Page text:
Why integrating risk and strategy is important

This is the first in a series of posts that will discuss key steps to integrating risk and strategy.

The past three years have made organizations of all types respond to some pretty big risks and rethink strategy. If you lead an organization, are part of a strategy or risk function, or are a consultant like me you know a lot rides on the strategic bets organizations are now making.

But not all risk is bad; organizations need to take risks to build value, whether through diversification, key acquisitions or strategic divestiture, to name a few options. The trick is to know which risks will have the biggest effect on strategy—and which environmental shifts may provide hidden opportunities with the right strategic adjustment.

If we already do both, why integrate?

Integrating risk into the strategic planning process may help to make strategic planning more robust.  For example, in some US firms, “strategic” objectives only look a year ahead. This may be the most that a startup can and should do. However, most of the factors that drive strategic risk, such as political and regulatory change—or the current global economic shift—do not play out on yearly cycles. Good strategic risk assessments for larger and more stable organizations look further forward, often employing tools like scenario planning. These can be lighter and more iterative for dynamic organizations.

On the other hand, linkage to strategy can also help to focus risk activities. Understanding where the organization wants to be at an agreed horizon and how leaders plan to get there drives risk assessment and monitoring priorities. In addition, integration with strategy discussions can help to ensure that judgment tempers the results of quantitative risk analyses. Over-reliance on these analyses has been called out as an issue with some of the risk approaches used in the financial services sector prior to the 2008 meltdown.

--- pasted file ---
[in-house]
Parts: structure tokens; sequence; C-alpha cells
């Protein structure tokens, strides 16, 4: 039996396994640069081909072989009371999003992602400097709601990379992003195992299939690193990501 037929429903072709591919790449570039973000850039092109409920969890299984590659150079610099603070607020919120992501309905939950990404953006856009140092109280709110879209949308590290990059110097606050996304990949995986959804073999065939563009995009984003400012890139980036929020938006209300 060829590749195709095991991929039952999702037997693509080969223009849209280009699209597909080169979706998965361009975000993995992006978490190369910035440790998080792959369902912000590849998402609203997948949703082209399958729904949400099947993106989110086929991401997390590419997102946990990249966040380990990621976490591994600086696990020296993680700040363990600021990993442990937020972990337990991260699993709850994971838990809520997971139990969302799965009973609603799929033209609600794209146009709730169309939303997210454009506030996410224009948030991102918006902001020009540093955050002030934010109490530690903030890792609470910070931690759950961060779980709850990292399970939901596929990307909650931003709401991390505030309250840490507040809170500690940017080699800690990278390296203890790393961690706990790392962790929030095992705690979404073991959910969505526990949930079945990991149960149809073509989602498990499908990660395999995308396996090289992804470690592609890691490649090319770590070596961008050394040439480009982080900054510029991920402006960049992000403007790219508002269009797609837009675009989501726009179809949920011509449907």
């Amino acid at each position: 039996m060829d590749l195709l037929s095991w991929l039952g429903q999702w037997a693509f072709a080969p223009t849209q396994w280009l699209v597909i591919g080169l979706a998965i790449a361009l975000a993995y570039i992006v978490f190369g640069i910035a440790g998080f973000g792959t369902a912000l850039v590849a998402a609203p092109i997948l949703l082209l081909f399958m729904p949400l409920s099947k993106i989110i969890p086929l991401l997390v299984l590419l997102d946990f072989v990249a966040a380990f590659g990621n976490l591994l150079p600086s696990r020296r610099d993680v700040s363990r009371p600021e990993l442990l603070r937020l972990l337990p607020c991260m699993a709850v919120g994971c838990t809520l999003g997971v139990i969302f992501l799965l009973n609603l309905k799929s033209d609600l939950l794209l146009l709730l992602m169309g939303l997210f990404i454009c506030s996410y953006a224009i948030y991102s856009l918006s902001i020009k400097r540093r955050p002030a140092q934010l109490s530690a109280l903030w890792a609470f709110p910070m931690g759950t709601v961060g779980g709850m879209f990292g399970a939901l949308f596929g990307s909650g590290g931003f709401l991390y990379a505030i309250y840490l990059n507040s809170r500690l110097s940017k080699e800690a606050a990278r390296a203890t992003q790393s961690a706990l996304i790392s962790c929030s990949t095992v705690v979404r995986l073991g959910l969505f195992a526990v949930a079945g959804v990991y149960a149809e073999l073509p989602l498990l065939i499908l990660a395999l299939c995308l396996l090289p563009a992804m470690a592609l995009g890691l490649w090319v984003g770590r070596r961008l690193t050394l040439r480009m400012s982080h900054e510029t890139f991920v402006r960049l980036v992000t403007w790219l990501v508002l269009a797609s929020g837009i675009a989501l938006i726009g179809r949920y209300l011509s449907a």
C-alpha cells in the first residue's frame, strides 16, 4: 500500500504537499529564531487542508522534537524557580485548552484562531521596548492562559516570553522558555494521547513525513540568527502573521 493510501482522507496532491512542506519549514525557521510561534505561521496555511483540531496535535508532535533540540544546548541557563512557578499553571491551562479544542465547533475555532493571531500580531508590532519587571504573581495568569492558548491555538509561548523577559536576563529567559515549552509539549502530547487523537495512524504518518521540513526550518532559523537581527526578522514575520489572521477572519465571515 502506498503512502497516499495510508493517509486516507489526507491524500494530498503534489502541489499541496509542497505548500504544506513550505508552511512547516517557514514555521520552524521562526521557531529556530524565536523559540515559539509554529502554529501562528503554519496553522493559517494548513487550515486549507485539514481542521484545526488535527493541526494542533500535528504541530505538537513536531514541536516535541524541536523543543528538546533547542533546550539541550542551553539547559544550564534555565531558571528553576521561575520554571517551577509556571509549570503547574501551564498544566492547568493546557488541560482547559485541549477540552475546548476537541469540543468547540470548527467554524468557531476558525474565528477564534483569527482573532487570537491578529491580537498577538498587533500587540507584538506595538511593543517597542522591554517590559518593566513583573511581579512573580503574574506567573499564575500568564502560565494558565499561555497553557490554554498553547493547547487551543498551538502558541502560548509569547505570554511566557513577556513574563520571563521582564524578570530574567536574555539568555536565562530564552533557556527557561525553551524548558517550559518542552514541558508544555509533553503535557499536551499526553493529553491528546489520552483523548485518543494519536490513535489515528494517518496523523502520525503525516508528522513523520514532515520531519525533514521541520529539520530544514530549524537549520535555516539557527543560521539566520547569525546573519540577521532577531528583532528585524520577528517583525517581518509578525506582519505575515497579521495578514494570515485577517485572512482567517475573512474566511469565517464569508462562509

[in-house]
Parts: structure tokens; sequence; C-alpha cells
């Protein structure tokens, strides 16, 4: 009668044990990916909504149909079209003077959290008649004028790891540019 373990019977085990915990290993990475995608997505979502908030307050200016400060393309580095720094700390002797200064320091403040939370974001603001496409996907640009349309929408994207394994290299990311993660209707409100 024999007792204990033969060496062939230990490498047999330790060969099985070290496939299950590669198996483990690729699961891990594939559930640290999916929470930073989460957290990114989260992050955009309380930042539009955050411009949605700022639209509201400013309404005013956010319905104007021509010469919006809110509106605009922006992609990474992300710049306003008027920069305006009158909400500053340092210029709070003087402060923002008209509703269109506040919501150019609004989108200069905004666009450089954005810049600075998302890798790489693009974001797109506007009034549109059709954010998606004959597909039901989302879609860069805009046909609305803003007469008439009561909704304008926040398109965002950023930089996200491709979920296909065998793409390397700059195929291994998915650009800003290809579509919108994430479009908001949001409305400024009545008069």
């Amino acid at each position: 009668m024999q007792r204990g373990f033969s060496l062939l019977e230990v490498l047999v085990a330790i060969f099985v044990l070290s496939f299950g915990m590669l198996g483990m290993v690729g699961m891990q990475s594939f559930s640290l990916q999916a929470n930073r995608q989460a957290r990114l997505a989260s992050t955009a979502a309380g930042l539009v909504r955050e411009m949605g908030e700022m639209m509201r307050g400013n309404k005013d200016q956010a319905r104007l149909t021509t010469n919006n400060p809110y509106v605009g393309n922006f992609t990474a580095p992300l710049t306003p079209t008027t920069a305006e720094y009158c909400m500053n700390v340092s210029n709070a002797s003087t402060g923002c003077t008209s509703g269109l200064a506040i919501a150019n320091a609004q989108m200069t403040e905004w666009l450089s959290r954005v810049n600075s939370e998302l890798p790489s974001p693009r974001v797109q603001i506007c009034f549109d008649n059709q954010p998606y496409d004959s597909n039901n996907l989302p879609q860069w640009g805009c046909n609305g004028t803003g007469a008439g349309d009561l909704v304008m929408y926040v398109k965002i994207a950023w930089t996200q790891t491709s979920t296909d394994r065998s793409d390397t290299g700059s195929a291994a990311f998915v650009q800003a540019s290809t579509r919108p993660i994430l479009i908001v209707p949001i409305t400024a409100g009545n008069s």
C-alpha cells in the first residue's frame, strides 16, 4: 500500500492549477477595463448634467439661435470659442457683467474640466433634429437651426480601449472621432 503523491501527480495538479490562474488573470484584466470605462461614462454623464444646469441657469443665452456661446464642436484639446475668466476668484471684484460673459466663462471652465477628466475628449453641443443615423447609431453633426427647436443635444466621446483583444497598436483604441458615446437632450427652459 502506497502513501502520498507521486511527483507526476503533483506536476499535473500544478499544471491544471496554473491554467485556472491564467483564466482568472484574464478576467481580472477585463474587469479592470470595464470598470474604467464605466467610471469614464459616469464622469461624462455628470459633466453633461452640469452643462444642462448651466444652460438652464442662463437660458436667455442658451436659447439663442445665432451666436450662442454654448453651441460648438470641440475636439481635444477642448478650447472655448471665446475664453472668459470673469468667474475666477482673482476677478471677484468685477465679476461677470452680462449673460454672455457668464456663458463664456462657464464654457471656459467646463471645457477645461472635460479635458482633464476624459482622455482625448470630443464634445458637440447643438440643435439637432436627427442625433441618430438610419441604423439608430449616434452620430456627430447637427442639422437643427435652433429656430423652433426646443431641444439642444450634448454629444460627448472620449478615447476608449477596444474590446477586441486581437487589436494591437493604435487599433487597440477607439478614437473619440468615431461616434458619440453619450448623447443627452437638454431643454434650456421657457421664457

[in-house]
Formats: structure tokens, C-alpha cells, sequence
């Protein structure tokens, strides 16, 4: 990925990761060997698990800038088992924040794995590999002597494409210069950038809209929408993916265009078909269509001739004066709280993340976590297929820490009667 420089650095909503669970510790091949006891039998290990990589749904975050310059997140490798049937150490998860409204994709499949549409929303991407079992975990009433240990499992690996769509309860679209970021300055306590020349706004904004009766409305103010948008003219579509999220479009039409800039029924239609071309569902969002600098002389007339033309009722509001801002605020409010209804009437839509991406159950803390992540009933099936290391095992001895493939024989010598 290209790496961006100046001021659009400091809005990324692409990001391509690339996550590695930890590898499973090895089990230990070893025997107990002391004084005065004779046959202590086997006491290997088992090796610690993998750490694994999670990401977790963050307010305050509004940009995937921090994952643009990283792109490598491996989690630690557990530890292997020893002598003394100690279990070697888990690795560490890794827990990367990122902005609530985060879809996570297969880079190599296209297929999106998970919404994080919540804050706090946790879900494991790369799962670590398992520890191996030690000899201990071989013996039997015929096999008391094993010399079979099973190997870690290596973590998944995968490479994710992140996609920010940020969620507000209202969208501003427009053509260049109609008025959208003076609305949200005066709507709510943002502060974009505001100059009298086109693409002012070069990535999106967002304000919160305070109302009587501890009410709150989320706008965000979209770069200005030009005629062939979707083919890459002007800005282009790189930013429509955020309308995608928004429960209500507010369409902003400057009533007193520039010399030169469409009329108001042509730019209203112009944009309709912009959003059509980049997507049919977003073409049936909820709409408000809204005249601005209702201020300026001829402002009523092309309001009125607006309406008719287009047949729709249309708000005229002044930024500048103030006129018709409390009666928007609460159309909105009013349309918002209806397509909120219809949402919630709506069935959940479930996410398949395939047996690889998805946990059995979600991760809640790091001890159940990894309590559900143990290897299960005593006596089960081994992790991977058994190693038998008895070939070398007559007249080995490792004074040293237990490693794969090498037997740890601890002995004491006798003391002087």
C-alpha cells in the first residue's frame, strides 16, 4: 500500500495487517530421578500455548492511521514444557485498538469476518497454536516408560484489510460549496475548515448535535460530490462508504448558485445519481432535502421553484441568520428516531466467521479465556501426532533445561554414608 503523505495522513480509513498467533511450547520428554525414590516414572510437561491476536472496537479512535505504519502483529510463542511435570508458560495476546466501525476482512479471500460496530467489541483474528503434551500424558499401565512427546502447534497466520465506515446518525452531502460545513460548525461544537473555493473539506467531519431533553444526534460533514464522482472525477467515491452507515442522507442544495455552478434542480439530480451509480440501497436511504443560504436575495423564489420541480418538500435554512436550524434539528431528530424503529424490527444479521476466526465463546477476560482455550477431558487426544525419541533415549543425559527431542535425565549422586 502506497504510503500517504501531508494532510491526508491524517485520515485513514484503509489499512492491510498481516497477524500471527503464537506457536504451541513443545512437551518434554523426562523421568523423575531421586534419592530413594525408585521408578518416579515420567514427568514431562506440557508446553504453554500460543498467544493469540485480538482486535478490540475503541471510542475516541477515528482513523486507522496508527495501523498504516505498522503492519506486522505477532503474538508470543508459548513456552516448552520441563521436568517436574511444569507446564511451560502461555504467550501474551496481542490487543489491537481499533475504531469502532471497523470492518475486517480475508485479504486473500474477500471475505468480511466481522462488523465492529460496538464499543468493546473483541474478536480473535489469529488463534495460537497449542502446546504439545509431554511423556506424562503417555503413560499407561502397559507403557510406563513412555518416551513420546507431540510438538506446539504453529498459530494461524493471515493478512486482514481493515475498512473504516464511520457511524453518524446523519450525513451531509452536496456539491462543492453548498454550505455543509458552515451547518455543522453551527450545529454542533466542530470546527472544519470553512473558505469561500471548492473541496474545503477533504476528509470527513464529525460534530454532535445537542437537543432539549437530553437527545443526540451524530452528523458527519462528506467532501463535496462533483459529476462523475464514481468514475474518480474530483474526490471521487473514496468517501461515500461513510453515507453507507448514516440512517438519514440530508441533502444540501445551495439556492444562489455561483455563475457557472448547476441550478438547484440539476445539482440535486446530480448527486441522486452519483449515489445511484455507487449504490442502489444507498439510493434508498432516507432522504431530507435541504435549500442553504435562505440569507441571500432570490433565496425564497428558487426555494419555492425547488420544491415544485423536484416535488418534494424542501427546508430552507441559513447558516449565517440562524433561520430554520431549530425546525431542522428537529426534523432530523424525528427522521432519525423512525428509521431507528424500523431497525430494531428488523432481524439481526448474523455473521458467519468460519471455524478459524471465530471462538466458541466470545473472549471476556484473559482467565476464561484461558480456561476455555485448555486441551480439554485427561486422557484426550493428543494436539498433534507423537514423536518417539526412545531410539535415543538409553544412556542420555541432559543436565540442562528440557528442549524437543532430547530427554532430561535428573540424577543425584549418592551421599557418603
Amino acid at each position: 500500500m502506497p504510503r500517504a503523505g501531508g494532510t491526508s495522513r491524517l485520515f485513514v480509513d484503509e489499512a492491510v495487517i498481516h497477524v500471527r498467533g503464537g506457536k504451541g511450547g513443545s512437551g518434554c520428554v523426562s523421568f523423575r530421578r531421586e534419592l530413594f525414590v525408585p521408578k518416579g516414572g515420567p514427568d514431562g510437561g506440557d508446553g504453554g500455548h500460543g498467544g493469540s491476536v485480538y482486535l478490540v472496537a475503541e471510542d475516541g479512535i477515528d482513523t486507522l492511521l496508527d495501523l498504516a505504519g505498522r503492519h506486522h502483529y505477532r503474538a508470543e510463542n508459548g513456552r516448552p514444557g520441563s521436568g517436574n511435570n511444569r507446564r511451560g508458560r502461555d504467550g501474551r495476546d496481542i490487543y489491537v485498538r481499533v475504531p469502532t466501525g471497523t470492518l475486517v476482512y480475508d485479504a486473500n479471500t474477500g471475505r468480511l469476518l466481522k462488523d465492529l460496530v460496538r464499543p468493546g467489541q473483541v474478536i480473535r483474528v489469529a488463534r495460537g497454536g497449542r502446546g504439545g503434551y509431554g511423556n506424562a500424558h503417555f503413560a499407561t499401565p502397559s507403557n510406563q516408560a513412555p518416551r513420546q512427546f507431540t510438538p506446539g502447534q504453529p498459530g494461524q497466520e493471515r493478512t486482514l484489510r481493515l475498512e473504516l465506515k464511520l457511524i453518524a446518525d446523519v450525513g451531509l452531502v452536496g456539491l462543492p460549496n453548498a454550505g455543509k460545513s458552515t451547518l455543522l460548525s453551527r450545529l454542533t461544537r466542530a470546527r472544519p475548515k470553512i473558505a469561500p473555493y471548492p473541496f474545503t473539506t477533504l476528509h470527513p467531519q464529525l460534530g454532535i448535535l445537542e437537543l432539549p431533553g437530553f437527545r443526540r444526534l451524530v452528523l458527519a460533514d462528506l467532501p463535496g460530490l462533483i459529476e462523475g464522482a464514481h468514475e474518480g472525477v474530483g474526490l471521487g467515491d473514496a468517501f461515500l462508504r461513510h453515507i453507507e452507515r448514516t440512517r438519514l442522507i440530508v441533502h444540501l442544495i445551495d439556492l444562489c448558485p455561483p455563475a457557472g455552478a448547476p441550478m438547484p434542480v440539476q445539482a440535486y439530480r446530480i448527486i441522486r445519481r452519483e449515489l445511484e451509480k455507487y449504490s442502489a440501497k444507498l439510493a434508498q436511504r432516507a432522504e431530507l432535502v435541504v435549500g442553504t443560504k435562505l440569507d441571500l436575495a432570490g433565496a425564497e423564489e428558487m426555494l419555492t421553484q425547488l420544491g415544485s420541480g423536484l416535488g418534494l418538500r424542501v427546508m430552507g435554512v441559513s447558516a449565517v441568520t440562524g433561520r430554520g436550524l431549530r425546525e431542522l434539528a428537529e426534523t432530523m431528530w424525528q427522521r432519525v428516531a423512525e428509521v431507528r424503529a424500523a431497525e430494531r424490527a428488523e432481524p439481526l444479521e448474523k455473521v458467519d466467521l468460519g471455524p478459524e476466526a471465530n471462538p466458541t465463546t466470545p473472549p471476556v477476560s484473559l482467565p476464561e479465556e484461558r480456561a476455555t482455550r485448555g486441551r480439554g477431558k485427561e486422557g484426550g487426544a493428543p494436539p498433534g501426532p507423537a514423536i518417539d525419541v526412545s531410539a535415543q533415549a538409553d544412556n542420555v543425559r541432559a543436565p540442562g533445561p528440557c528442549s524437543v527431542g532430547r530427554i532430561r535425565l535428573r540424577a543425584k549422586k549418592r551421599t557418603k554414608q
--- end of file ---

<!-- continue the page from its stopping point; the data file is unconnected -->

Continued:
When strategy and risk are integrated, there is a better basis for setting both strategic objectives and concrete operational goals—and risk-based triggers to identify when a course correction is needed.  What’s the tangible value? Here are just a few benefits:

  • Better allocation of resources in a cost-constrained environment
  • Less “churn” with fewer major decisions revisited
  • Fewer change management challenges
  • Faster and better results, with less pain!

Why don’t organizations already do this?

Well, some do. But there are several historical and cultural reasons that inhibit many others from either trying or succeeding.

On the risk side…

Fragmented risk analyses

This often occurs in siloed fashion—each unit or function catalogues and ranks its own risks, reporting the top risks to leadership. This bottom-up approach can impede strategic risk assessment due to:

  • A tendency to get stuck at the operational level due to the analysis techniques that are used—often quite appropriately for the level and type of risk of concern to the specific risk owner
  • Inability to see across risks and identify how one risk might either create or exacerbate another—so-called risk contagion
  • Inability to calibrate across risks in different parts of the organization
  • Risk simply being seen as separate from strategy—and not at the same level

Lack of a shared vision of the organization’s willingness to take different types of risk

This is often the critical but missed grounding conversation. Leadership may see the organization as “aggressive” or “conservative” without having explicitly discussed what that means, whether the culture is aligned with the organization’s strategy or where the risk propensity is higher or lower (in R&D vs. Supply Chain, for example).  They may not agree on what high or low means, or, more fundamentally, how much risk the organization can take on overall. This is the organization’s Risk Appetite, and it will be the subject of a future post.

On the strategy side…

Fragmented strategic planning

Some organizations do strategic planning by unit or function; this is more common when the company has discrete business areas or geographies—but in the face of the global changes many organizations face today, it can be worth considering how to conduct a risk-based review of the full set of strategies.

“Secret” strategic planning

Since strategy is a competitive asset, many organizations restrict participation in its development, an understandable choice that will affect how risk can be integrated into the planning process and who can participate.

How do organizations overcome these challenges?

  • Take a top-down approach to understanding top risks
  • Facilitate a leadership dialogue to establish Risk Appetite
  • Establish clear risk ownership by the same executives who help set strategy
  • Map risk assessment activities into the strategic planning cycle
  • Have a change management plan to integrate risk into the culture
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